Living Streets fully supports ACEVO and the Institute of Fundraising’s joint initiative to promote diversity, particularly the focus on improving racial diversity, which we acknowledge is an issue in our sector.

As the UK charity for everyday walking, we campaign for better walking environments so people of all generations, backgrounds and abilities can enjoy the benefits of walking. By committing to the following eight principles, we hope to progress in our aim to improve racial diversity internally and within our charitable output.

Jenni Wiggle, our Interim CEO, outlines how we aspire to achieve this.  


1. Acknowledge there is a problem with racial diversity in the charity sector and commit to working to change that.

Living Streets is committed to creating inclusive environments which eliminate unlawful discrimination on any grounds. The promotion of diversity, inclusion and the genuine equality of opportunity for all are central to ensuring fair employment and high-quality service provision. This is the basis of our Equality, Diversity and Inclusion policy which everyone involved with our organisation is required to commit to prior to employment.

However, we are aware that there is an underrepresentation of race, both within Living Streets organisationally and the sector. We are working to change this. Our Board of Trustees and senior management team (SMT) are committed to developing a programme of action to make our Equality, Diversity and Inclusion policy effective and to regularly reviewing progress.

An action plan will be developed and maintained, setting out how Living Streets will deliver on this policy, notably around racial diversity and inclusion. It will be regularly reviewed by the SMT and our Board of Trustees. It will include action to address underrepresentation both within our staff team and our volunteer networks.

Walking with older people

2. Recognise the important role leaders have in creating change by modelling positive behaviour and taking action.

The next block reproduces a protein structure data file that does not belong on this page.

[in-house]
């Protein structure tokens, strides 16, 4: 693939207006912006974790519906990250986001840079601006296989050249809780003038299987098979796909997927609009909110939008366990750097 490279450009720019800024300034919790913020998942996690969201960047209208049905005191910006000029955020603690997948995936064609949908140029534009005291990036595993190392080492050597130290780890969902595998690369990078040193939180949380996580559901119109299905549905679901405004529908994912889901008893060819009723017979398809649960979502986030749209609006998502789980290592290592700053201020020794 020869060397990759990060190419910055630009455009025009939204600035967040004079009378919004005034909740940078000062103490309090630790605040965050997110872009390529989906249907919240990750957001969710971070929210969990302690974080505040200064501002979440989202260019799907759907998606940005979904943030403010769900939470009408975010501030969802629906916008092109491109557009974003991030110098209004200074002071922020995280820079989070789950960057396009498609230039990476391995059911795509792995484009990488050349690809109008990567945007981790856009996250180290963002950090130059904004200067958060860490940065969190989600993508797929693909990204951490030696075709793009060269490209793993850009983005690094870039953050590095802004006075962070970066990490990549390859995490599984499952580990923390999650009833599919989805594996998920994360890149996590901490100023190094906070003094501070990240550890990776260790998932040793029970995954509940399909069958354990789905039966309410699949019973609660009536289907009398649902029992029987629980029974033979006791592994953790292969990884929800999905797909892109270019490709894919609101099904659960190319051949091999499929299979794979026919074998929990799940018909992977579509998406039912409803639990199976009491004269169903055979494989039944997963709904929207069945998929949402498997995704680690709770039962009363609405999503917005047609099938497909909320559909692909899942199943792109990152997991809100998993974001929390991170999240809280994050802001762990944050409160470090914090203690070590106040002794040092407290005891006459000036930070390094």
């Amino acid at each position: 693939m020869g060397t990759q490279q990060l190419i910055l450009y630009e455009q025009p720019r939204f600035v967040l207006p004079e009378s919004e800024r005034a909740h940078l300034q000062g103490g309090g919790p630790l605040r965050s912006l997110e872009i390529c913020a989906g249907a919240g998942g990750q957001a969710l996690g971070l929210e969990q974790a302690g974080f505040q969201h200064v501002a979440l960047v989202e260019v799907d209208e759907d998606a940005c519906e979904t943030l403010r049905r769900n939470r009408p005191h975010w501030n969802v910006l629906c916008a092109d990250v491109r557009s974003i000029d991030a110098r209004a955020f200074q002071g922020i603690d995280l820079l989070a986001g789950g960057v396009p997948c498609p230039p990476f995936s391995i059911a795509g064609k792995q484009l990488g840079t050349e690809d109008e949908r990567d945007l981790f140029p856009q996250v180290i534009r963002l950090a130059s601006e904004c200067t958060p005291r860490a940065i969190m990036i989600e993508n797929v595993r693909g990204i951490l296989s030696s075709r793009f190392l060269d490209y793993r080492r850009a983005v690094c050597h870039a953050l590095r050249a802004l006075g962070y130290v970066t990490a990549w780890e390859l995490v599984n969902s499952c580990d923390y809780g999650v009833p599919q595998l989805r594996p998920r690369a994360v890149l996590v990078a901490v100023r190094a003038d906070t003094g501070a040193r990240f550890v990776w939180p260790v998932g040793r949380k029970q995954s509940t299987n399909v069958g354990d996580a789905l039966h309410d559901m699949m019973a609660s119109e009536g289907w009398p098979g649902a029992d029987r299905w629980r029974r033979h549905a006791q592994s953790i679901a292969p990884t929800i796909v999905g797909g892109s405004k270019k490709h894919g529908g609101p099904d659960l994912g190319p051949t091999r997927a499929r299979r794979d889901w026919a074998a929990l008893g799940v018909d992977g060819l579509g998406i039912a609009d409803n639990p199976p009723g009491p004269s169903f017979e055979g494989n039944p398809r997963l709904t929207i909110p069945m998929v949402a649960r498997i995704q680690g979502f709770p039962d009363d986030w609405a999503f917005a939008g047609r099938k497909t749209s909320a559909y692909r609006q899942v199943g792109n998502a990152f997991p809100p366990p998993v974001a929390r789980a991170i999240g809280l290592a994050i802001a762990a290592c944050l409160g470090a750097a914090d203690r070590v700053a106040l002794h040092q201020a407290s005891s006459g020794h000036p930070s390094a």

To ensure an environment of diversity and inclusion is maintained and celebrated within our organisation, Living Streets leads from the top. Our Board of Trustees and SMT are committed to practices which celebrate and mobilise diverse communities.

We have communicated to staff that equalities are at the centre of our new strategy and will continue to promote this value internally and externally as the strategy is finalised and implemented.

We understand the importance of reflecting diverse communities at a decision-making level. Our Trustees come from a range of backgrounds with representation for the protected characteristic groups, including race, gender, religion and disability.

However, we appreciate that the ratio of these groups may not be reflective of society as a whole and will carry out monitoring and evaluation of our Board and SMT make up to see if there are areas to be addressed. We will agree a process for how this information is shared internally and externally.




Living Streets Board of Trustees

3. Learn about racial bias and how it impacts leadership decisions.

Living Streets will introduce a name-blind recruitment process to try and combat racial discrimination at the earliest stage. However, we know that racial bias can negatively impact workplace relationships and career growth beyond that. Overt, explicit forms of racism may be less common but subtle, sometimes undetected forms are very much still present in our society.

We acknowledge we are not experts in this area but we are committed to learning and embedding anti-racism into our values, practices and workplaces. We will look to engage with a third party to study our workplace culture and external practices to identify areas where it could be improved to tackle racial bias, and to publishing our ethnicity pay gap, and will seek external accreditation of our actions.




Zebra crossing

4.    Commit to setting permanent and minimum targets for diversity that reflects the participants, donors, beneficiaries and the population of the area that we operate in.